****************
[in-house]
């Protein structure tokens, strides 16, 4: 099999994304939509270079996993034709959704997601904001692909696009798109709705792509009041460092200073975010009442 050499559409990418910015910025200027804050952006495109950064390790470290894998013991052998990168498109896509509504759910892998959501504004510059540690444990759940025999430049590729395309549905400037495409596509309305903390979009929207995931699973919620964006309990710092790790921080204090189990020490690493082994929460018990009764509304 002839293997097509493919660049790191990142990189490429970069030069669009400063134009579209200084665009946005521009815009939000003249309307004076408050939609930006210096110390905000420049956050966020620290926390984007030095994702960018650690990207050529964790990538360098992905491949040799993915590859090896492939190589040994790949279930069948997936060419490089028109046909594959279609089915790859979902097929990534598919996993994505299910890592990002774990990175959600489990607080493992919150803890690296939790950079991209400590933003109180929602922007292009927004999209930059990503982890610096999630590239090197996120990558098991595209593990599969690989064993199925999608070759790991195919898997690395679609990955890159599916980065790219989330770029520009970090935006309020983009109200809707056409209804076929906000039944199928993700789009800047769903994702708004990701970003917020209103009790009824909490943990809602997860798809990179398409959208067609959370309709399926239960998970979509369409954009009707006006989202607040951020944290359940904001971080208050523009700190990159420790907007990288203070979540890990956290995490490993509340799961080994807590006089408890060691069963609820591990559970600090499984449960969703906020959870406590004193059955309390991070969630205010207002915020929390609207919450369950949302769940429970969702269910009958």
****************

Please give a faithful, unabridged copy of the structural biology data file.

[in-house]
């Protein structure tokens, strides 16, 4: 099999994304939509270079996993034709959704997601904001692909696009798109709705792509009041460092200073975010009442 050499559409990418910015910025200027804050952006495109950064390790470290894998013991052998990168498109896509509504759910892998959501504004510059540690444990759940025999430049590729395309549905400037495409596509309305903390979009929207995931699973919620964006309990710092790790921080204090189990020490690493082994929460018990009764509304 002839293997097509493919660049790191990142990189490429970069030069669009400063134009579209200084665009946005521009815009939000003249309307004076408050939609930006210096110390905000420049956050966020620290926390984007030095994702960018650690990207050529964790990538360098992905491949040799993915590859090896492939190589040994790949279930069948997936060419490089028109046909594959279609089915790859979902097929990534598919996993994505299910890592990002774990990175959600489990607080493992919150803890690296939790950079991209400590933003109180929602922007292009927004999209930059990503982890610096999630590239090197996120990558098991595209593990599969690989064993199925999608070759790991195919898997690395679609990955890159599916980065790219989330770029520009970090935006309020983009109200809707056409209804076929906000039944199928993700789009800047769903994702708004990701970003917020209103009790009824909490943990809602997860798809990179398409959208067609959370309709399926239960998970979509369409954009009707006006989202607040951020944290359940904001971080208050523009700190990159420790907007990288203070979540890990956290995490490993509340799961080994807590006089408890060691069963609820591990559970600090499984449960969703906020959870406590004193059955309390991070969630205010207002915020929390609207919450369950949302769940429970969702269910009958």